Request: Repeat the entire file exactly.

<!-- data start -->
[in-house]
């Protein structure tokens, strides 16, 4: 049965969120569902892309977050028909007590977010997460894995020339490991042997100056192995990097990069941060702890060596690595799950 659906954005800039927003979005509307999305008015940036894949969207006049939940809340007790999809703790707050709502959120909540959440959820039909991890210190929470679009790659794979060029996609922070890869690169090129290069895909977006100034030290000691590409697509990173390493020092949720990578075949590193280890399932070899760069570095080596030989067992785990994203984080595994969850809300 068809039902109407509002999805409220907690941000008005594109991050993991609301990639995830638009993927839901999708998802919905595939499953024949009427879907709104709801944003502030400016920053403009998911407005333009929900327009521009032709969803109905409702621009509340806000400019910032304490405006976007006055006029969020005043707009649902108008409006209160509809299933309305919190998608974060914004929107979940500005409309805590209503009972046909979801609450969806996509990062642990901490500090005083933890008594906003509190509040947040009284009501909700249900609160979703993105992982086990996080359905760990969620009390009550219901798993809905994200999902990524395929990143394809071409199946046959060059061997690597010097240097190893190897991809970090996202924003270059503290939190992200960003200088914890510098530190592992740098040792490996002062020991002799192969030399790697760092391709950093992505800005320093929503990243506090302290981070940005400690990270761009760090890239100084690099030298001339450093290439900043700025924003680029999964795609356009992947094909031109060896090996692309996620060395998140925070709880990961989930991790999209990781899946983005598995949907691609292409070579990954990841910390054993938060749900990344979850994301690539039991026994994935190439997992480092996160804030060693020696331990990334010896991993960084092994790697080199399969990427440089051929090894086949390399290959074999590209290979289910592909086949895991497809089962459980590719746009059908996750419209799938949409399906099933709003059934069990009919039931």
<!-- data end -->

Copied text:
[in-house]
């Protein structure tokens, strides 16, 4: 049965969120569902892309977050028909007590977010997460894995020339490991042997100056192995990097990069941060702890060596690595799950 659906954005800039927003979005509307999305008015940036894949969207006049939940809340007790999809703790707050709502959120909540959440959820039909991890210190929470679009790659794979060029996609922070890869690169090129290069895909977006100034030290000691590409697509990173390493020092949720990578075949590193280890399932070899760069570095080596030989067992785990994203984080595994969850809300 068809039902109407509002999805409220907690941000008005594109991050993991609301990639995830638009993927839901999708998802919905595939499953024949009427879907709104709801944003502030400016920053403009998911407005333009929900327009521009032709969803109905409702621009509340806000400019910032304490405006976007006055006029969020005043707009649902108008409006209160509809299933309305919190998608974060914004929107979940500005409309805590209503009972046909979801609450969806996509990062642990901490500090005083933890008594906003509190509040947040009284009501909700249900609160979703993105992982086990996080359905760990969620009390009550219901798993809905994200999902990524395929990143394809071409199946046959060059061997690597010097240097190893190897991809970090996202924003270059503290939190992200960003200088914890510098530190592992740098040792490996002062020991002799192969030399790697760092391709950093992505800005320093929503990243506090302290981070940005400690990270761009760090890239100084690099030298001339450093290439900043700025924003680029999964795609356009992947094909031109060896090996692309996620060395998140925070709880990961989930991790999209990781899946983005598995949907691609292409070579990954990841910390054993938060749900990344979850994301690539039991026994994935190439997992480092996160804030060693020696331990990334010896991993960084092994790697080199399969990427440089051929090894086949390399290959074999590209290979289910592909086949895991497809089962459980590719746009059908996750419209799938949409399906099933709003059934069990009919039931």